The Department of Communications (DoC) ran a workshop for its draft national broadband policy on Friday, 25 October 2013, which restated its vision for broadband for all South Africans by 2020 as follows:
The vision for broadband is that by 2020, 100% of South Africans will have access to broadband services at 2.5% or less of the average monthly income for South Africa.
This raises questions about what constitutes “broadband”, “access”, and “average monthly income”.
Under the previous National Broadband Policy (2005), the DoC specifically defined broadband as an always-on connection that has at least a 256kbps download speed.
While this definition was derived from the recommendation of the International Telecommunications Union for developing nations, it drew criticism, and the new policy offers a less specific definition:
An ecosystem of high capacity, high speed and high quality electronic networks, services, applications and content that enhances the variety, utility and value of information and communication for different types of users.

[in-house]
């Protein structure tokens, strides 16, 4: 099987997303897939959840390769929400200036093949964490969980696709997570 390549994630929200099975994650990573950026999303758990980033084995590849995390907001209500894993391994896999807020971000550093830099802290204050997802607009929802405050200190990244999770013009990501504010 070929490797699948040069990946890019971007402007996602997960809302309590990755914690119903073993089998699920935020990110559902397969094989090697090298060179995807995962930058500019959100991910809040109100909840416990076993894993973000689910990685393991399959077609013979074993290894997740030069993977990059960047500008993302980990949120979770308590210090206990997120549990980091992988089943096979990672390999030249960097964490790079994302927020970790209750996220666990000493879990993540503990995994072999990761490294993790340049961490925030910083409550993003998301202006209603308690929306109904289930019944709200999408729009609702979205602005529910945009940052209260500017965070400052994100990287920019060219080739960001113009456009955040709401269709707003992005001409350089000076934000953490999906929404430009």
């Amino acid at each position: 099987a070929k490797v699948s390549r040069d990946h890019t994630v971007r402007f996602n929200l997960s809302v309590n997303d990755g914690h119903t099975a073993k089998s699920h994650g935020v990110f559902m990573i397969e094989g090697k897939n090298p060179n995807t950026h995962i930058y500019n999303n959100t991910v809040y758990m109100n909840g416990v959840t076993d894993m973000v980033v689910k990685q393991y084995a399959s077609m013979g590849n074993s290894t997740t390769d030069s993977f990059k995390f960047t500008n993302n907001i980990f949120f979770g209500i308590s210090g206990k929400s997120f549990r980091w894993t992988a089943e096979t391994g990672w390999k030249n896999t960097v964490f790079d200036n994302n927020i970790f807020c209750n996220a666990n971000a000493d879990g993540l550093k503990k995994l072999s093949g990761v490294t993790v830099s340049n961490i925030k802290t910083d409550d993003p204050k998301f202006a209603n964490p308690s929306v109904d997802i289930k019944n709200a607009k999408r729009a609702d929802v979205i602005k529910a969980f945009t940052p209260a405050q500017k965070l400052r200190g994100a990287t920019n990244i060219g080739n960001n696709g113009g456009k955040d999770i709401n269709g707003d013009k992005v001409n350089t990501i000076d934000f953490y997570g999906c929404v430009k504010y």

According to the new draft policy, this definition must be read with reviewable broadband targets specified in the following table:
|Target||Penetration measure||Baseline (2013)||By 2015||By 2020||By 2030|
|Broadband access in Mbps user experience||% of population||33.7% Internet access*||50% at 5Mbps||100% at 5Mbps; 50% at 100Mbps||100% at 10Mbps; 80% at 100Mbps|
|Schools||% of schools||25% connected||100% at 10Mbps||100% at 100Mbps||100% at 1Gbps|
|Health facilities||% of health services||13% connected||100% at 10Mbps||100% at 100Mbps||100% at 1Gbps|
|Government facilities||% of government offices||–||50% at 5Mbps||100% at 100Mbps||100% at 100Mbps|
|* Research ICT Africa, 2012 ICT Access and Use Survey|
To solicit comments and answer questions about the draft, the DoC hosted a workshop for stakeholders on Friday, 25 October 2013. A panel of people that worked on the policy document were on hand during the workshop to field questions and respond to feedback.
The panel said that the affordability definition of 2.5% of average monthly income in South Africa is not cast in stone and expects feedback from stakeholders on how realistic it is.
Asked which measure is to be used for “average monthly income”, the panel said that a number of statistics could be used.
As examples, the panel listed the figures released by Stats SA as a potential measure and per-capita Gross Domestic Product.